Are you Ready for the Christmas Season? — By Fr. Rich, OP
Throughout Advent, our community has been offered themes for contemplation; “Anticipate,” an invitation that grounds the entire season, as we direct our prayers, activities and thoughts to the celebration of the Messiah. Supported by the exhortation to “Be Awake,” we dust off not only the Christmas lights and decorations, but also unused prayers, readings and activities. The parishes in our diocese offer Advent reconciliation services, encouraging us to stop, examine our lives, and seek opportunities to address our faults and failings, to “Repent.” In the week just completed, we are reminded that what we are preparing for is a season that calls us to “Rejoice.” Any birth calls for celebration, new life is always to be welcomed, but this particular birth encourages us to sing a bit more joyfully, to celebrate more readily — this birth is the birth of a king — the king of the universe!
As we enter into this final week of Advent, we find “believe” before us. Interestingly, as we contemplate this word, we are drawn back to the beginning of the season. If we don’t believe, there is nothing to anticipate. If we don’t believe, there is no reason to awaken from our liturgical ordinary time. If we don’t believe, there is no purpose in examining our lives and seeking forgiveness for our sins. If we don’t believe, we have no reason to rejoice.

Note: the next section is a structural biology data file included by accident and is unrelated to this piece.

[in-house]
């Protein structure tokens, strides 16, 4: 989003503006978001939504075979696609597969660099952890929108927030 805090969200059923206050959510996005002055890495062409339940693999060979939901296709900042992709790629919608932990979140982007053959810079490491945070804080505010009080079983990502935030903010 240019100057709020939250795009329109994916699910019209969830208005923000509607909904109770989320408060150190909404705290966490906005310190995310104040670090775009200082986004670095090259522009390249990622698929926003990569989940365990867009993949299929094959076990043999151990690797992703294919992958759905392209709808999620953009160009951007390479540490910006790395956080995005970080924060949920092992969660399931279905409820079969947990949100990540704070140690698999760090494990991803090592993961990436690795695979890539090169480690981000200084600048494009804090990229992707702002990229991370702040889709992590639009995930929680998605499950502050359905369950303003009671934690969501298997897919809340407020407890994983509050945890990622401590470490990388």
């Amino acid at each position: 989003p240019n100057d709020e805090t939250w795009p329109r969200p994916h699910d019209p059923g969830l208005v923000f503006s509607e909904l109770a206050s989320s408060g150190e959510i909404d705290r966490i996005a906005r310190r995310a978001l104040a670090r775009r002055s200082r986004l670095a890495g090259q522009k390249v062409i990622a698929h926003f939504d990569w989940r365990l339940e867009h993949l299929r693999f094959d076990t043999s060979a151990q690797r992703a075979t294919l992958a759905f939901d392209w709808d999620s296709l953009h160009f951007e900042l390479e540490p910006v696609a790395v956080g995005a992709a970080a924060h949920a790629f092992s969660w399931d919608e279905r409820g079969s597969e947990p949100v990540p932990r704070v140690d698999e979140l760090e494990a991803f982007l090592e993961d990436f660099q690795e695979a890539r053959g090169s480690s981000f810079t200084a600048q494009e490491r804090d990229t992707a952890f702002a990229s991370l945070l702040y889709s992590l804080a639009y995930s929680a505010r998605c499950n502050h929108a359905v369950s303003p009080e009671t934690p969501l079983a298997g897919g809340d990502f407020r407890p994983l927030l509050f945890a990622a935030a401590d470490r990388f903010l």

In today’s world, this invitation to believe carries an even greater imperative than in years past. As I survey the news stories, as I listen to the concerns and fears of those around me, and as I acknowledge my own anxieties, reliance on my faith offers a strong, warm light in the shadows. “Believe” is a challenge, an invitation, and an imperative, all enfolded in a single, powerful verb.
But it is not empty, we are to direct our belief. Isaiah’s prophecies loom large. The foretold Messianic coming is now; John has been baptizing and preaching in the Jordan and this week in our Gospel we hear how that coming began. Between last week’s Gospel and this week, we have gone from the time of transition — John in prison, verifying that the Messiah had indeed come — to that moment 30 some years prior when the miracles and the journey began. The birth was attended by angels, shepherds, and wise men — all creation knelt in obeisance. All the miracle and signs, trials, sacrifices and tribulations, all the suffering, prayers and study — the time has come.
This final week of Advent is an opportunity to stop to take a deep breath and ask ourselves if we have taken advantage of this season of anticipation, this season of waking up dusty prayers and scriptures, contemplating them anew. Has our contemplation brought us to a desire for reconciling with the triune God, cleaning out the debris and blockages that hinder our relationship with God? Have we, amidst the challenges, craziness and chaos found reason to rejoice in our faith and stand strong in our hope? Have we found ourselves rejoicing in God’s love present in our lives?
The liturgical seasons of our Church calendar encourage us to be attentive and intentional about our participation in the life of our faith communities. How we celebrate our liturgy — the prayers we offer, the readings we proclaim, the music that so enhances our celebration — all of these elements combine to help us experience more deeply who we are as Catholics.
The season we are about to complete enters into one of the most joyful of seasons — Christmas. The anticipation, the planning; are you ready?